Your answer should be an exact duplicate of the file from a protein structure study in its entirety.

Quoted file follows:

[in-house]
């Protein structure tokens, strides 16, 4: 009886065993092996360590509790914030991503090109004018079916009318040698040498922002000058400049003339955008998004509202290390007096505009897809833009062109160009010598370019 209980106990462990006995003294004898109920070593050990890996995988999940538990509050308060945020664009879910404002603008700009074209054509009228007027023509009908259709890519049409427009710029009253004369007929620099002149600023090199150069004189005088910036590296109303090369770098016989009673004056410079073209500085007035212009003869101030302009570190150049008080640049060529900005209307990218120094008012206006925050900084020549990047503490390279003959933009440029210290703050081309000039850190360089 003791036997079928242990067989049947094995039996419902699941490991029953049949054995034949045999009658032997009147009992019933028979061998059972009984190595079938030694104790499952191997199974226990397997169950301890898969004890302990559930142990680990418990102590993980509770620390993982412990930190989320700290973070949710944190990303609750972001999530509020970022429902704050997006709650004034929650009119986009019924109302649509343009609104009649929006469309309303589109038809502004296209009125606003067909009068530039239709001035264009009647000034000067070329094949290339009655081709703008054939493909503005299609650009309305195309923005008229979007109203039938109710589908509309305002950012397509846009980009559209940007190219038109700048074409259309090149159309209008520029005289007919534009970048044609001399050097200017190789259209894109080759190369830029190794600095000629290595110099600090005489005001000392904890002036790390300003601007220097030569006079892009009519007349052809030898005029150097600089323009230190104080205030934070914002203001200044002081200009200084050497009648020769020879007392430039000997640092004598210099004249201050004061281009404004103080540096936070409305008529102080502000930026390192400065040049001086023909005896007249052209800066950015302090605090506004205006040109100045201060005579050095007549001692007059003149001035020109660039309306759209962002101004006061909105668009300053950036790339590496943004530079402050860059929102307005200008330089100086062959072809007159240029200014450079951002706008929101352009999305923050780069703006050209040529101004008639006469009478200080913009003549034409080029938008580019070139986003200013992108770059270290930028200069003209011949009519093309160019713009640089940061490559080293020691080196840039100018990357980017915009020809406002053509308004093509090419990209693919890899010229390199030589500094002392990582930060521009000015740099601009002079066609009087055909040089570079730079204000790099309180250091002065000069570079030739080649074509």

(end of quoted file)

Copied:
[in-house]
């Protein structure tokens, strides 16, 4: 009886065993092996360590509790914030991503090109004018079916009318040698040498922002000058400049003339955008998004509202290390007096505009897809833009062109160009010598370019 209980106990462990006995003294004898109920070593050990890996995988999940538990509050308060945020664009879910404002603008700009074209054509009228007027023509009908259709890519049409427009710029009253004369007929620099002149600023090199150069004189005088910036590296109303090369770098016989009673004056410079073209500085007035212009003869101030302009570190150049008080640049060529900005209307990218120094008012206006925050900084020549990047503490390279003959933009440029210290703050081309000039850190360089 003791036997079928242990067989049947094995039996419902699941490991029953049949054995034949045999009658032997009147009992019933028979061998059972009984190595079938030694104790499952191997199974226990397997169950301890898969004890302990559930142990680990418990102590993980509770620390993982412990930190989320700290973070949710944190990303609750972001999530509020970022429902704050997006709650004034929650009119986009019924109302649509343009609104009649929006469309309303589109038809502004296209009125606003067909009068530039239709001035264009009647000034000067070329094949290339009655081709703008054939493909503005299609650009309305195309923005008229979007109203039938109710589908509309305002950012397509846009980009559209940007190219038109700048074409259309090149159309209008520029005289007919534009970048044609001399050097200017190789259209894109080759190369830029190794600095000629290595110099600090005489005001000392904890002036790390300003601007220097030569006079892009009519007349052809030898005029150097600089323009230190104080205030934070914002203001200044002081200009200084050497009648020769020879007392430039000997640092004598210099004249201050004061281009404004103080540096936070409305008529102080502000930026390192400065040049001086023909005896007249052209800066950015302090605090506004205006040109100045201060005579050095007549001692007059003149001035020109660039309306759209962002101004006061909105668009300053950036790339590496943004530079402050860059929102307005200008330089100086062959072809007159240029200014450079951002706008929101352009999305923050780069703006050209040529101004008639006469009478200080913009003549034409080029938008580019070139986003200013992108770059270290930028200069003209011949009519093309160019713009640089940061490559080293020691080196840039100018990357980017915009020809406002053509308004093509090419990209693919890899010229390199030589500094002392990582930060521009000015740099601009002079066609009087055909040089570079730079204000790099309180250091002065000069570079030739080649074509």